Facebook CEO Mark Zuckerberg and Twitter CEO Jack Dorsey have agreed to testify before Congress on Oct. 28. Google CEO Sundar Pichai has also accepted, a report late Friday said. The news comes a day after the. The CEOs agreed to appear without being subpoenaed, according to The Washington Post Friday.
The hearing relates to. Section 230 is considered the most important law protecting speech online. It prevents social media platforms, such as Facebook and Twitter, and internet providers, such as Verizon and Comcast, from lawsuits over posts made by users on their services.
Twitter began labelling President Donald Trump’s tweets in in May, flagging them as being “potentially misleading.” The situation culminated in Trump signing an executive order targeting social media platforms like Twitter and Facebook. The order resulted in the Justice Department last week unveiling its proposal to amend Section 230 to remove protections for online platforms.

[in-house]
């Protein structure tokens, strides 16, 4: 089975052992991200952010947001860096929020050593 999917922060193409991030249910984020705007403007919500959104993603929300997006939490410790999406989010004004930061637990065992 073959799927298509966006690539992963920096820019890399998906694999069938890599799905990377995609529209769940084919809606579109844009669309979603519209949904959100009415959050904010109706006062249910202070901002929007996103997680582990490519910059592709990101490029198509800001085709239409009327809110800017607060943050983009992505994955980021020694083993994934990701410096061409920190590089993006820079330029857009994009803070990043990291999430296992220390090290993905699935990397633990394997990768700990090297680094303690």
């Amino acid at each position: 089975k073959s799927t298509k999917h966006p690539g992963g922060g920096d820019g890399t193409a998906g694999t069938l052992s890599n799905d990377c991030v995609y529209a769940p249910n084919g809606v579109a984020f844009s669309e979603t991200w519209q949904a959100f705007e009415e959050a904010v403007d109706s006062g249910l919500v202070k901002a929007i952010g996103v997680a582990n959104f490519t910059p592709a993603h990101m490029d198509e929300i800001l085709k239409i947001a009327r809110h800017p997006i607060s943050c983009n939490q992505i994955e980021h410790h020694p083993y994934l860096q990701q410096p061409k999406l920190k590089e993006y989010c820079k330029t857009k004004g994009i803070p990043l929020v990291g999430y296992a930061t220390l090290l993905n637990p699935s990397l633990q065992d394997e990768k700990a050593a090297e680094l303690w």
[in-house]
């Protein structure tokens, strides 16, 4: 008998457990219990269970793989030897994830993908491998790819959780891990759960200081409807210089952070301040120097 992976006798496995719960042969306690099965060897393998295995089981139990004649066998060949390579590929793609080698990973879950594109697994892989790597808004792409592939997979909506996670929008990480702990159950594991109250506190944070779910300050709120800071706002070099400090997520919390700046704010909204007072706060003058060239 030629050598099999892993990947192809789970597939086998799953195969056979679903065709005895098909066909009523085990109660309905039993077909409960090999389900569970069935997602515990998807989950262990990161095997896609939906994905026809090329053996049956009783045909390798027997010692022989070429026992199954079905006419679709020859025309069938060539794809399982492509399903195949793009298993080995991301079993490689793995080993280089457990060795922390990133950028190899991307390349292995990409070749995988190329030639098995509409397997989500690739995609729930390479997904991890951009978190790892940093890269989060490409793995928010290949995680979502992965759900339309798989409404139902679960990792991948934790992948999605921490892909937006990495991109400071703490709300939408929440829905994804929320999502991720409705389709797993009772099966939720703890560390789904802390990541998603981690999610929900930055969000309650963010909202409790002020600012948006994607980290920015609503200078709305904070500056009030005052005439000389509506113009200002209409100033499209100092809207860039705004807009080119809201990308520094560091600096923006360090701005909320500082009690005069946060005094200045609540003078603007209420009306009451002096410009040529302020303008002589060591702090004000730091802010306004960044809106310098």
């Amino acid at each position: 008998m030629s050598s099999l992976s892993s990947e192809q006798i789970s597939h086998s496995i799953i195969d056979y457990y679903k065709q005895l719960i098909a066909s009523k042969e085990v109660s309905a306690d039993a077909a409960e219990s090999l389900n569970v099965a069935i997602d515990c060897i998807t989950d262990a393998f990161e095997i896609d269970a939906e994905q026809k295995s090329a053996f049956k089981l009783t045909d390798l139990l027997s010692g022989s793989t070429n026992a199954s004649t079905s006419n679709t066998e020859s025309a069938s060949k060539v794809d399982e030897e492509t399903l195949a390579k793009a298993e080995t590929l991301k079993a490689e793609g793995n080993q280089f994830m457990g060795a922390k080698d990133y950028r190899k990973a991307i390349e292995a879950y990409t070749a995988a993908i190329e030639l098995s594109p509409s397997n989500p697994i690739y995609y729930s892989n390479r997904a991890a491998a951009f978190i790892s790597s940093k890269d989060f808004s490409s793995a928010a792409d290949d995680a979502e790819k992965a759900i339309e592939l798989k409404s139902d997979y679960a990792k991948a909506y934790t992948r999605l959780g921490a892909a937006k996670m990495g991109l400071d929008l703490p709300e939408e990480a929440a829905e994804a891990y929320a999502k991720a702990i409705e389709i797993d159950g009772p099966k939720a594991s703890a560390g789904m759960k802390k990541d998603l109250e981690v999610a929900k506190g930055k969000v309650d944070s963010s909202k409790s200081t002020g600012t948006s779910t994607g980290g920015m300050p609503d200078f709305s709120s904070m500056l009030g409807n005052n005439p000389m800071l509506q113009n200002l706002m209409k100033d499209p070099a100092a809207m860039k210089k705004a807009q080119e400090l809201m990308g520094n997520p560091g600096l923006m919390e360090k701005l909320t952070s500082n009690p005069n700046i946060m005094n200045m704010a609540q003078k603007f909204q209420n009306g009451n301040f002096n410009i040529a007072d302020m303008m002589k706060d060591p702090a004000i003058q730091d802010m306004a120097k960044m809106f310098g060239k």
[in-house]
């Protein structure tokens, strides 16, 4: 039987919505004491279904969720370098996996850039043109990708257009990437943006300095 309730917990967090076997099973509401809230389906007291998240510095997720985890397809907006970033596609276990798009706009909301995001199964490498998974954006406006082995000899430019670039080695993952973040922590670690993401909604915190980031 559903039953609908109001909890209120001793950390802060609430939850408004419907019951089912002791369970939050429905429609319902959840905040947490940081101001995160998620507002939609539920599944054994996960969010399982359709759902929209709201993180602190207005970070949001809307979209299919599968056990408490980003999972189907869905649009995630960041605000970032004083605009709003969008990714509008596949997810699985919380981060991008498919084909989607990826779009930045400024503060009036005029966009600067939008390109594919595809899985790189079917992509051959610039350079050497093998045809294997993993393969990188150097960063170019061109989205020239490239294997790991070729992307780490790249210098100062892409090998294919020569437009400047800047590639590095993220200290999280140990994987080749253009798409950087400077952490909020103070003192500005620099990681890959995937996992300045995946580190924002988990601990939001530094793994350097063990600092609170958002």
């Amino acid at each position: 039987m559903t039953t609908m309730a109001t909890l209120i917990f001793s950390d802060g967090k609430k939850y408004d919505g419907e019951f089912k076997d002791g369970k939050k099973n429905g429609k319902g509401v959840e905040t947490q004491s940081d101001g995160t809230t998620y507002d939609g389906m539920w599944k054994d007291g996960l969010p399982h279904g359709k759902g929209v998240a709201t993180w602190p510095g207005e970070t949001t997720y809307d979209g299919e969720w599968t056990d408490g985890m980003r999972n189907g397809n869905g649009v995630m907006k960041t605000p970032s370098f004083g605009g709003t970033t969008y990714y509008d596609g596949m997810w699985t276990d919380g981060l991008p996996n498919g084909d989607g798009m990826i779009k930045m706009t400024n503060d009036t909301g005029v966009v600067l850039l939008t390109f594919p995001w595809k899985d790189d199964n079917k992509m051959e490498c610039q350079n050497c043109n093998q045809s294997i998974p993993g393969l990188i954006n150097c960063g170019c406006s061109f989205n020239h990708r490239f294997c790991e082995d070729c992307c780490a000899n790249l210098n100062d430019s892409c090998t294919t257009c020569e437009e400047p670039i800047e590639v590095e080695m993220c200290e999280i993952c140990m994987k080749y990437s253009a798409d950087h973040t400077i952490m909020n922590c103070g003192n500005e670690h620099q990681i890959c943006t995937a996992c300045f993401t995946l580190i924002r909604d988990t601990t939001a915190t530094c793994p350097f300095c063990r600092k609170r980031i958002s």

“Jack has voluntarily agreed to testify virtually before the Senate Commerce Committee on October 28 — less than a week before the US Presidential Election,” Twitter confirmed in a tweet. “We’ve made our views clear on reactionary and politicized attempts to erode #Section230. They threaten the future of online speech and Internet freedoms. Reasoned and productive debate is essential.”
Facebook confirmed Zuckerberg’s appearance, but declined to comment. Google didn’t immediately respond to a request for comment. Both Zuckerberg and Pichai made virtual appearances before a House antitrust subcommittee in July, along with Amazon CEO Jeff Bezos and Apple CEO Tim Cook.